During our time in Melbourne, I travelled to work each day from the suburb of Balaclava, where we lived, in to Flinders Street Station in the centre of the city, then by tram up to Fitzroy where I worked.

In those days, the transport system used tickets called the Inner Travelcard, printed on yellow cardboard and checked by ticket inspectors who clicked a notch out of the day’s date with a hand-held punch. I quickly worked out a money-saving scam whereby I spliced a small billet of yellow cardboard, with the correct date number on it, cut from an old, disused ticket, into the gap made by the ticket inspector’s hole punch, then cut out a punch-shaped hole in the next day’s date.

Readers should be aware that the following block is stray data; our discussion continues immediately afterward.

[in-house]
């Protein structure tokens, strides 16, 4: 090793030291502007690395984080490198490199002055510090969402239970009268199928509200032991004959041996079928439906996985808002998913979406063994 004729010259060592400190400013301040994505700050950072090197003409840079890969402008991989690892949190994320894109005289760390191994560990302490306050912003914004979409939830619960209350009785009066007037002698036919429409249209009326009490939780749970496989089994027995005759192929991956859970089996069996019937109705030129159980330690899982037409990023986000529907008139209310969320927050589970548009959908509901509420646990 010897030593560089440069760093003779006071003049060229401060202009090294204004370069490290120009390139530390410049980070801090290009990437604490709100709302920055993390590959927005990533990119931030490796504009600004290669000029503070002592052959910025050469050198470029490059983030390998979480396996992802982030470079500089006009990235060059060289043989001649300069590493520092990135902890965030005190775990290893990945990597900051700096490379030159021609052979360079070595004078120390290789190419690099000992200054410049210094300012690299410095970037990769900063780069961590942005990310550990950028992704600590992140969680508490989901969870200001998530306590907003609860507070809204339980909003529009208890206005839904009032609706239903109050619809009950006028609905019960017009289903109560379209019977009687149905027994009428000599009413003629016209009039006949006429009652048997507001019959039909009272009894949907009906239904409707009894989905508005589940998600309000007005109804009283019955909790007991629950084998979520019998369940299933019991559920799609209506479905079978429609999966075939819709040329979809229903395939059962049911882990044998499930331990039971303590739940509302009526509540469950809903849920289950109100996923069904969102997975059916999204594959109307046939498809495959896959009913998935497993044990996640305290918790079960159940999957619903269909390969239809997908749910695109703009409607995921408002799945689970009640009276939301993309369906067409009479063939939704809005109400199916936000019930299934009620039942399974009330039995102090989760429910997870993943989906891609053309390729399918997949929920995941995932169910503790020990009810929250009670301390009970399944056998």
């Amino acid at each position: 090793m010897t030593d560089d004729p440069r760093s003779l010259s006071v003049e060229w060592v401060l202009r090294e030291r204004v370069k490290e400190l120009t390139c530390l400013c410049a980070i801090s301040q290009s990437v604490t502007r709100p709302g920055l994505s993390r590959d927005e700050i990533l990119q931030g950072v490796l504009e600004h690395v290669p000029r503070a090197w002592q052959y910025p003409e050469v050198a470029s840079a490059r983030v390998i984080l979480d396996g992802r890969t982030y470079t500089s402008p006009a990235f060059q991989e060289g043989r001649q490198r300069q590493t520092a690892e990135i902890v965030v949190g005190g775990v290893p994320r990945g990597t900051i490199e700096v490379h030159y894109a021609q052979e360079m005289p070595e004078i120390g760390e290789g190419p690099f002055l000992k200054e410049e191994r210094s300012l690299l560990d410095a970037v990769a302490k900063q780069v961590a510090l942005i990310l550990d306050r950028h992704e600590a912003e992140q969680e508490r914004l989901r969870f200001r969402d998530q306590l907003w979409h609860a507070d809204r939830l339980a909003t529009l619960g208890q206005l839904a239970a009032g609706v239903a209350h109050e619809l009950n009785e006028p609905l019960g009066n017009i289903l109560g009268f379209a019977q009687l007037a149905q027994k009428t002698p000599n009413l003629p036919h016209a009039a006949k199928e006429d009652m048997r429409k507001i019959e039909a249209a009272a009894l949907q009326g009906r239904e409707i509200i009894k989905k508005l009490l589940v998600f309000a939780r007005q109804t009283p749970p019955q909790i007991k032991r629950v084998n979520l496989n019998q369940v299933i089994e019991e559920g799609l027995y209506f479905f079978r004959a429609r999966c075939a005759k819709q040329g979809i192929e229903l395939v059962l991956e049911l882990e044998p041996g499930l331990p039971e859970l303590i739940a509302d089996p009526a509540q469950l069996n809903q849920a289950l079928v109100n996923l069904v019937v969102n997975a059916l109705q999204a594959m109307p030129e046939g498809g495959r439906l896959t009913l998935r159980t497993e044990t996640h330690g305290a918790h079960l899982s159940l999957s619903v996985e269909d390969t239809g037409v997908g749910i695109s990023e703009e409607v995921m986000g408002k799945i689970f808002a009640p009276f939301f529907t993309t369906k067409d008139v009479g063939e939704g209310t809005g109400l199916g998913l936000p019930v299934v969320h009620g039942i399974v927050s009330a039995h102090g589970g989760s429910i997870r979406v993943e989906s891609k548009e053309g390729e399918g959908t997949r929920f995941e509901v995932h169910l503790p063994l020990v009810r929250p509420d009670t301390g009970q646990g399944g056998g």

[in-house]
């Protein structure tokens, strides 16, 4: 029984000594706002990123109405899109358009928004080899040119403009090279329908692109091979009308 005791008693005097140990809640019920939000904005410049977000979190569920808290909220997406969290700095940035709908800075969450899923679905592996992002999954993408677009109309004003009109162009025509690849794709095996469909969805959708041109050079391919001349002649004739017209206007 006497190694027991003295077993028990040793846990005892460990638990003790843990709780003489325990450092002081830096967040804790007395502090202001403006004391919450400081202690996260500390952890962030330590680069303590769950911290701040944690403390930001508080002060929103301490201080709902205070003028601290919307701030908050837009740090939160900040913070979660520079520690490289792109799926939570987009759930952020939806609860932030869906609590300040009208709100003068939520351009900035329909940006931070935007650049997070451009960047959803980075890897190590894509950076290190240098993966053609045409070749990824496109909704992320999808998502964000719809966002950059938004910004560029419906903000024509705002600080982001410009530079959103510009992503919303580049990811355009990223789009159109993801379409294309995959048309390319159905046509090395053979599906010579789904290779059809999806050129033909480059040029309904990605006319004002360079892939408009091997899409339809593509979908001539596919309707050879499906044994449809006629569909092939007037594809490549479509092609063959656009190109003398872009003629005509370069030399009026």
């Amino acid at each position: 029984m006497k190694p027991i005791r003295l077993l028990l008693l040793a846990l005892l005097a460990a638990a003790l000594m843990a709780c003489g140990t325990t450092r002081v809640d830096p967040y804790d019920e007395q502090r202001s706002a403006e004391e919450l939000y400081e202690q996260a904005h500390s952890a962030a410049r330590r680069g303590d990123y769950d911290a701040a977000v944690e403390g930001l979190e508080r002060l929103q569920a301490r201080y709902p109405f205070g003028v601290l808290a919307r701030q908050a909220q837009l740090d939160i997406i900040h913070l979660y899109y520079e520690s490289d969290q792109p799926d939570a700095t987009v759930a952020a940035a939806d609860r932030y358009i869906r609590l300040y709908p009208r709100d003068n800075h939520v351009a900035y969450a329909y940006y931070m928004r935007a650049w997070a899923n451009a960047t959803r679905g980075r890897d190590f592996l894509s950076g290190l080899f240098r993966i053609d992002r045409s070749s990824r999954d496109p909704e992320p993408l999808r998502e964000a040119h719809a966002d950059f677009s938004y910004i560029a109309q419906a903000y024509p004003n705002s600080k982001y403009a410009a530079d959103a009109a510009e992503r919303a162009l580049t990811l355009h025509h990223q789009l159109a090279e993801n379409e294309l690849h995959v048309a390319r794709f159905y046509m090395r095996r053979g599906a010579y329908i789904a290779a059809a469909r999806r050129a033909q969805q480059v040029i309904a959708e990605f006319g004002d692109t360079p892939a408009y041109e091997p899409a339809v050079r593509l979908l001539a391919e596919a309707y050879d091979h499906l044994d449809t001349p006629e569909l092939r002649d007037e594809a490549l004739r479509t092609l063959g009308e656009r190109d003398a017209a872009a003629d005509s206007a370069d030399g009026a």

By tapping the spliced-in piece with the handle of a knife I could make it blend seamlessley into the ticket and the cursory glance the inspectors gave easily passed it as a new, freshly-punched ticket. By this means, I could get away with only buying a ticket once a week, on Monday morning, thus saving myself $2.40 per day from Tuesday to Friday.

In this travel card, you can see that the 2 and the 6 have been replaced and the 8 cut out to resemble the notch left by a genuine ticket inspector’s hole punch.


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